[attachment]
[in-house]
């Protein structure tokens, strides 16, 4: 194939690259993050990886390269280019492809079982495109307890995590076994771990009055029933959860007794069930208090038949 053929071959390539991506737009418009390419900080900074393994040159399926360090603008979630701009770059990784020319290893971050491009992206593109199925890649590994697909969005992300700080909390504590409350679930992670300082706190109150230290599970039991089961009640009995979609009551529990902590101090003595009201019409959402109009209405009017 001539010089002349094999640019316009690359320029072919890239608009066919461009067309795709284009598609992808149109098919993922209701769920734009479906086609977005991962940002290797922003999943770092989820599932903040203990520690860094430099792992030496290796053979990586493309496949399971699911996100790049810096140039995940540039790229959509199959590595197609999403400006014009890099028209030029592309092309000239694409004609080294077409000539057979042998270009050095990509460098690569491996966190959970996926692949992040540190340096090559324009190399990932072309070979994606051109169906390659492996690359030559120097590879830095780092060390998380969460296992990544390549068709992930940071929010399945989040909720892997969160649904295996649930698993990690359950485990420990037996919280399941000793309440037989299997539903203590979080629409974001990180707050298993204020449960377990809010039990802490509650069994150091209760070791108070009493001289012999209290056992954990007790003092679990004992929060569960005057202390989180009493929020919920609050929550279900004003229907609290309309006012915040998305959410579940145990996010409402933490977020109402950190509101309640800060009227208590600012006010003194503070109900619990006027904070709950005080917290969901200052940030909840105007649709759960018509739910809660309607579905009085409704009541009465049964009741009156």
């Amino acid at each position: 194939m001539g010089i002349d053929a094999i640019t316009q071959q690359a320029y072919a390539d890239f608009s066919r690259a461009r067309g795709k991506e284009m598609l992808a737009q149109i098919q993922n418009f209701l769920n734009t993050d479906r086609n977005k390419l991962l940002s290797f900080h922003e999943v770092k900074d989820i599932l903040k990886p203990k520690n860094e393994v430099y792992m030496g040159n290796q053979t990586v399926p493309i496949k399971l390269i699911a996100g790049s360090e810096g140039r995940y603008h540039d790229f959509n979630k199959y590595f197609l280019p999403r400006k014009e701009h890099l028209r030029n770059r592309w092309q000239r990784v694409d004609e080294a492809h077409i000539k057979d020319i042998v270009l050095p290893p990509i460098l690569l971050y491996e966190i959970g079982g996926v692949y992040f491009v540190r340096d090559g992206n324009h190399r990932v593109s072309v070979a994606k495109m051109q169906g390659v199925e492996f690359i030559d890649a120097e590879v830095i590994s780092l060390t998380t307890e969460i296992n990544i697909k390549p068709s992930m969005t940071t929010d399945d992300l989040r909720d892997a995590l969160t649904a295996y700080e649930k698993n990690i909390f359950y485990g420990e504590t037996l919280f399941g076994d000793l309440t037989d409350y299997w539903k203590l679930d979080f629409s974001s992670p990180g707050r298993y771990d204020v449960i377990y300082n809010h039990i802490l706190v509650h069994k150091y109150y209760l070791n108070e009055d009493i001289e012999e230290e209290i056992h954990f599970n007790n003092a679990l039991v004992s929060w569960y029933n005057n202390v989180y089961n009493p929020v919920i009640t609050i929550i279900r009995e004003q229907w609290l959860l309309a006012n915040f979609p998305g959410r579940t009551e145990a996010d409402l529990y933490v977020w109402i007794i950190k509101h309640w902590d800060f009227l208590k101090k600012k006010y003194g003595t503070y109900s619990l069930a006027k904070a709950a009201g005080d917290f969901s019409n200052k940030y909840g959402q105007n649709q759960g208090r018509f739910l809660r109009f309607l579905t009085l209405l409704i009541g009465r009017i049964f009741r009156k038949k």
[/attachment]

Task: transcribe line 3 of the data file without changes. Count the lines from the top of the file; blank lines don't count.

């Amino acid at each position: 194939m001539g010089i002349d053929a094999i640019t316009q071959q690359a320029y072919a390539d890239f608009s066919r690259a461009r067309g795709k991506e284009m598609l992808a737009q149109i098919q993922n418009f209701l769920n734009t993050d479906r086609n977005k390419l991962l940002s290797f900080h922003e999943v770092k900074d989820i599932l903040k990886p203990k520690n860094e393994v430099y792992m030496g040159n290796q053979t990586v399926p493309i496949k399971l390269i699911a996100g790049s360090e810096g140039r995940y603008h540039d790229f959509n979630k199959y590595f197609l280019p999403r400006k014009e701009h890099l028209r030029n770059r592309w092309q000239r990784v694409d004609e080294a492809h077409i000539k057979d020319i042998v270009l050095p290893p990509i460098l690569l971050y491996e966190i959970g079982g996926v692949y992040f491009v540190r340096d090559g992206n324009h190399r990932v593109s072309v070979a994606k495109m051109q169906g390659v199925e492996f690359i030559d890649a120097e590879v830095i590994s780092l060390t998380t307890e969460i296992n990544i697909k390549p068709s992930m969005t940071t929010d399945d992300l989040r909720d892997a995590l969160t649904a295996y700080e649930k698993n990690i909390f359950y485990g420990e504590t037996l919280f399941g076994d000793l309440t037989d409350y299997w539903k203590l679930d979080f629409s974001s992670p990180g707050r298993y771990d204020v449960i377990y300082n809010h039990i802490l706190v509650h069994k150091y109150y209760l070791n108070e009055d009493i001289e012999e230290e209290i056992h954990f599970n007790n003092a679990l039991v004992s929060w569960y029933n005057n202390v989180y089961n009493p929020v919920i009640t609050i929550i279900r009995e004003q229907w609290l959860l309309a006012n915040f979609p998305g959410r579940t009551e145990a996010d409402l529990y933490v977020w109402i007794i950190k509101h309640w902590d800060f009227l208590k101090k600012k006010y003194g003595t503070y109900s619990l069930a006027k904070a709950a009201g005080d917290f969901s019409n200052k940030y909840g959402q105007n649709q759960g208090r018509f739910l809660r109009f309607l579905t009085l209405l409704i009541g009465r009017i049964f009741r009156k038949k």